I never quite realized until now how young my mom was. I was acutely aware of how old I was when my father died. I was 22. The anniversary of the day he died is nearly upon me once again. How much things change in a few years. I live in the Northwestern US, am getting married in the summer, and have called this place home for nearly 2 years now. The friends made here are solidly among the dearest and closest I have ever had, even though I have worked hard to keep a few old friends rooted in my life; these people have known me since teen years if not childhood.

Well it's plenty late. But blog posts aren't supposed to be totally polished right? The point is to be writing, at this point, since I have been doing that so seldom. Just gotta get back in the swing of things!

Hope you're having a great day :)

Wednesday, May 23, 2012's out for summer!

A couple weeks ago my first year of grad school wrapped up, and now I have no choice but to face the inevitable decisions that must be made: where to live, and what to do. In some ways, I really enjoy this time because it allows for evaluation and starting something new. In others, it just plain exhausts me. This brain just doesn't quiet down very obediently, but just keeps pondering all these new things.

It's so odd to think that this is my first summer in Portland, since feels more long-term 'home' to me than anyplace since finishing high school. The community is not transient except for the grad students who might or might not be around awhile longer. My friends are a delightful mix of people in many different stages of life: with children and not, single, married, younger, older, student, well-established, and new to the area. And the many opportunities of this city and region still enthrall me.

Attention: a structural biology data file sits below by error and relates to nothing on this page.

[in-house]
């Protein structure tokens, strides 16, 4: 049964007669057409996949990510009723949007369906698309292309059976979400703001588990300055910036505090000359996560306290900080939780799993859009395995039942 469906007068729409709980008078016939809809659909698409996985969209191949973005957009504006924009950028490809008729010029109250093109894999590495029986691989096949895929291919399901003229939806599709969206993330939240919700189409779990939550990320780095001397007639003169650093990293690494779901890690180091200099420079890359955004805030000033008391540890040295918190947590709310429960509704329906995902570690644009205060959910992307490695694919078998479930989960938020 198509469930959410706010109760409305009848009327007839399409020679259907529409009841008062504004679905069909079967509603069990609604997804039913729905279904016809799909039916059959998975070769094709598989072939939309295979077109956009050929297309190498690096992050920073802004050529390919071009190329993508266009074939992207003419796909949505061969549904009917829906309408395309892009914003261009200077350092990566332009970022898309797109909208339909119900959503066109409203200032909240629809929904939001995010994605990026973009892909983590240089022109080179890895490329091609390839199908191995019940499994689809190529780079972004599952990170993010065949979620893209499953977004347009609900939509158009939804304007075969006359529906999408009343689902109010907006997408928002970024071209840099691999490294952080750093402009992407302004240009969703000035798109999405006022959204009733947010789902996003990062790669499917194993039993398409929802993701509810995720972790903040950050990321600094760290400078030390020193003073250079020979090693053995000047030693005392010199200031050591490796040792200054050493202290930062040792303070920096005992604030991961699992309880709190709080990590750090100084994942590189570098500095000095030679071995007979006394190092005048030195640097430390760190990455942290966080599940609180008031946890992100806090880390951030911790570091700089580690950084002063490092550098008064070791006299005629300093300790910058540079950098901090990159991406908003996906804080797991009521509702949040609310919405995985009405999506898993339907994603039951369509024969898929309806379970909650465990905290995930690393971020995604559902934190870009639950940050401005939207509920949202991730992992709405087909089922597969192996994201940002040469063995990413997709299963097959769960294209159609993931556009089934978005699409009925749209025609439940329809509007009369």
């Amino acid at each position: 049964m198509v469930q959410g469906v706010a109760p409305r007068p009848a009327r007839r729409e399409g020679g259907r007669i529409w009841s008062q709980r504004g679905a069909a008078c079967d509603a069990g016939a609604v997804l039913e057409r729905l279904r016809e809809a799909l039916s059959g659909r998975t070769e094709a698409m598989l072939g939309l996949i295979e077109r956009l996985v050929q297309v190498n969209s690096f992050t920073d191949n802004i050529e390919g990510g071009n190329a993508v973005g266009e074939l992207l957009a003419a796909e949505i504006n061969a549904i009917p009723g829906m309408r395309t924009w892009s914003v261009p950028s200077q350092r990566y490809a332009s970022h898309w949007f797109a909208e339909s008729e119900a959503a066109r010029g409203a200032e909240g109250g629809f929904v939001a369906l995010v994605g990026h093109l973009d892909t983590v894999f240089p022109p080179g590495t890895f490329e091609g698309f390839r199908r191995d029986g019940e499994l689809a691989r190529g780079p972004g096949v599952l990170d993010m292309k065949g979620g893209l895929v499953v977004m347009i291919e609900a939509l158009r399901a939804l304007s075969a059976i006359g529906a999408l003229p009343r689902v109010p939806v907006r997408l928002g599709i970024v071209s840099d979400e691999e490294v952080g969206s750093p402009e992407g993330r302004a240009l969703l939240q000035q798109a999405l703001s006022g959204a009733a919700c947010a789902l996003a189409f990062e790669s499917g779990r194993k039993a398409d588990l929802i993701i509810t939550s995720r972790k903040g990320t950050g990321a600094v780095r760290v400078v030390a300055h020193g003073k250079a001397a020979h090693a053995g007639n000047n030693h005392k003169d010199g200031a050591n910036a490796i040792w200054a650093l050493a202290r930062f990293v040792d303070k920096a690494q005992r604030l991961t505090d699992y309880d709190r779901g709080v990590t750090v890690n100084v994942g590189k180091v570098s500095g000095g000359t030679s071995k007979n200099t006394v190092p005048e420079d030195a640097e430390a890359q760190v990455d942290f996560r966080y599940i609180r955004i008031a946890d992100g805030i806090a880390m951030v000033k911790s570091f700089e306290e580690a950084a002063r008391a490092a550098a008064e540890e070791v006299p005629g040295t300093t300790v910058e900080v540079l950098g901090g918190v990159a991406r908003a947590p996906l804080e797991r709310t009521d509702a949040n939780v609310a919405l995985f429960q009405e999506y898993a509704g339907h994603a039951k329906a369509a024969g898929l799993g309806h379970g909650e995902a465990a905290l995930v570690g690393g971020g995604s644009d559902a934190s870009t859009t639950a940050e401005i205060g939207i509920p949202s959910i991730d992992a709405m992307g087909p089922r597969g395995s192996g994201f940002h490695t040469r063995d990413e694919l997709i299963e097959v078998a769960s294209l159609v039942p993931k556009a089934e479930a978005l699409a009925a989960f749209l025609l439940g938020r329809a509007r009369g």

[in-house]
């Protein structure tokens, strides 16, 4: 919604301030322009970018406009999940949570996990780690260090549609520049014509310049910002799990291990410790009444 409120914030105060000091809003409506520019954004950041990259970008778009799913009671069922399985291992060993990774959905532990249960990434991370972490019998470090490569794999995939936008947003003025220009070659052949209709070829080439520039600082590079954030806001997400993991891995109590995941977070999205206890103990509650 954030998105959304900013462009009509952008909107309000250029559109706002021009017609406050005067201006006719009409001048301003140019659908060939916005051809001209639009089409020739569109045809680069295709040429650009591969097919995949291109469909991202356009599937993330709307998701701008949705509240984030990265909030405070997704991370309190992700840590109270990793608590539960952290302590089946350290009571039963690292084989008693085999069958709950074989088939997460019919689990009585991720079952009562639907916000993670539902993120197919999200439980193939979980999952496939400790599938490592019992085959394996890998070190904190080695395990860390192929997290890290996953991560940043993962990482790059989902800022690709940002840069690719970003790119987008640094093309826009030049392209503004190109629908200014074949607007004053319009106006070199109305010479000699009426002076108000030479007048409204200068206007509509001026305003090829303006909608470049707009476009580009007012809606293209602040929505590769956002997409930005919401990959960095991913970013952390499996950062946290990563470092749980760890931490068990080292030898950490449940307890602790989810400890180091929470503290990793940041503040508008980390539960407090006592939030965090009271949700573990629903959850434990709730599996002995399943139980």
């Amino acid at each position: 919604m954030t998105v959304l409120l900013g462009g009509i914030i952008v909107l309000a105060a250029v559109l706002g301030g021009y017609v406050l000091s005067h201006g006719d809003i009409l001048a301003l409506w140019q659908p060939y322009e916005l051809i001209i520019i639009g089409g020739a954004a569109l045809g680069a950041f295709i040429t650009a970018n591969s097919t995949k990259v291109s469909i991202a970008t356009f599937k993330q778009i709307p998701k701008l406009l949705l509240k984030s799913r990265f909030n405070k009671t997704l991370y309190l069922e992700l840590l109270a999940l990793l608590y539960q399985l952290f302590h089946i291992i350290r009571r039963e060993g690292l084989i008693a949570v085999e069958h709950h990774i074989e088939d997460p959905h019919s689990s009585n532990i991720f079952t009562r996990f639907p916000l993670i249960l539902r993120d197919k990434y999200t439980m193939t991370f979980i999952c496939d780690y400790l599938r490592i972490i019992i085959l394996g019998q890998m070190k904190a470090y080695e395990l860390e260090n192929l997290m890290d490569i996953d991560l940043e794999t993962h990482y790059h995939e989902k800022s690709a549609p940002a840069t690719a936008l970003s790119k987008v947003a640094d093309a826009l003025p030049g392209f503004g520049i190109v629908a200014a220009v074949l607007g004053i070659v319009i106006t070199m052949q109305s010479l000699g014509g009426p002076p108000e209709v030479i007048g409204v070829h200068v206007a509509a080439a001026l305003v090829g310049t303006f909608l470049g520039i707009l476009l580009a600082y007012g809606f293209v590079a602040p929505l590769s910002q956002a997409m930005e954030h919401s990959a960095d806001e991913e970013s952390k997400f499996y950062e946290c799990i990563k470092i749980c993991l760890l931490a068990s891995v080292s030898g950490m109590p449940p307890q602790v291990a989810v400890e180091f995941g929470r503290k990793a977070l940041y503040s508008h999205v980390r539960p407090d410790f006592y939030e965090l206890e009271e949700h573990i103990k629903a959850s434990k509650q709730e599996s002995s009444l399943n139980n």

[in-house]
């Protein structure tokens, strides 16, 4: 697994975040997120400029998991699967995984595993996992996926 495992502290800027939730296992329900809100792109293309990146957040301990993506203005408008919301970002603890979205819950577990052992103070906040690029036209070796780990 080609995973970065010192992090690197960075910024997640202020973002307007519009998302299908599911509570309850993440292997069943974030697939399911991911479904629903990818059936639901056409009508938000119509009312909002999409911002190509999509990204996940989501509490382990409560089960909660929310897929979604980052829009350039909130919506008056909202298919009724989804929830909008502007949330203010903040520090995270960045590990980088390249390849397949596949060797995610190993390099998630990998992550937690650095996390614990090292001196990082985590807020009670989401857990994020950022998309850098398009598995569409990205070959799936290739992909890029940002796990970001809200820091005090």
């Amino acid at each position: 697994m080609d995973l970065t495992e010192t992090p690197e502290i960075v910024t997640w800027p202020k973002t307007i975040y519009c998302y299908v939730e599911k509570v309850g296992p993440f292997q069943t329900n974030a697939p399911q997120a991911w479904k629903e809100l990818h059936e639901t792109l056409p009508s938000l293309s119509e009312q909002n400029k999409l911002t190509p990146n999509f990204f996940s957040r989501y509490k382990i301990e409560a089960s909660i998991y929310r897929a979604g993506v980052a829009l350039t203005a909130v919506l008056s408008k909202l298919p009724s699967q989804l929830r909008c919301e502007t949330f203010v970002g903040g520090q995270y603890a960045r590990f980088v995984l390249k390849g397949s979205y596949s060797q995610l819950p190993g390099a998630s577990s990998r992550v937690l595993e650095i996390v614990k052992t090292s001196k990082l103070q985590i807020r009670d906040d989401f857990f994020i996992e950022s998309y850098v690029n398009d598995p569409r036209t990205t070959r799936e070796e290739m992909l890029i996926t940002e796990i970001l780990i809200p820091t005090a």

Right now I am fighting the identity of 'student' that has attached itself to me - understandable, since I after all did become a student again. 'Is it worth it?' is a question I still ask. Making the transition from student-ness to non-student-ness is so difficult for me. It's full of baggage from the last time 5 years ago, when everything outside of me was drastically changed by my father's sudden death. The lack of a fatherly advisor is part of my hesitation, I think; hadn't thought of that before now, but it does make sense. We are never beyond desiring wisdom in decision-making, and some of us, like myself, are quite cautious because of not wanting to make a bad step.

So I come back to where I always go, depending on my holy Father and Spirit to counsel these decisions. Trusting and listening is such work! Those are definitely areas I relish and step toward cautiously, since they are so important.

Saturday, April 14, 2012


Surreal: having the disorienting, hallucinatory quality of a dream;unreal; fantastic.

Sometimes, I wake up and it takes a moment to gauge whether or not the events of the previous day were part of a dream or they actually happened. And sometimes, the realization that the day before was real hits harder than the actual event, since some shock has worn off. One morning I awoke to a knock on my door at 5am; the next, just to the sunlight peeking through my window.

3 days ago one of my roommate's best friends went to the ER for a very bad migraine. That night she was admitted to ICU, put on life support, and then died just hours later. Turns out she had a cancerous brain tumor.

She had just celebrated her first anniversary with her husband, was 25, and was studying toward a master of arts in counseling.

It was so fast. It reminds me of my father's sudden death, which will be 6 years ago this month. I'm so glad that her family was able to gather around her in those last hours. I didn't have that gift.

Every time people around me are shaken with loss, it builds a stronger resolve in me to live more fully into whatever moment I find myself: living with delight, joy, sorrow, and gratitude with the time we have. I hope to be more sincere with my interactions with people, in particular by letting those close to me know how I value them, and accepting the truths they speak into my life as well. This way, when the difficult times come, we have built up a store of assurances of love. Love is the strongest force I know to carry us through.

And when the truly joyous events also happen, we share in the rejoicing, just as we rejoice that my classmate knows no more pain in the difficulties of this earth. She is praising God in the heavenlies with the saints who have gone before, knowing as she is fully known and knowing God's love more clearly than ever. It may be juxtaposed with the loss we feel in losing a wife, sister, daughter, and friend, but that helps the joy to be all the stronger.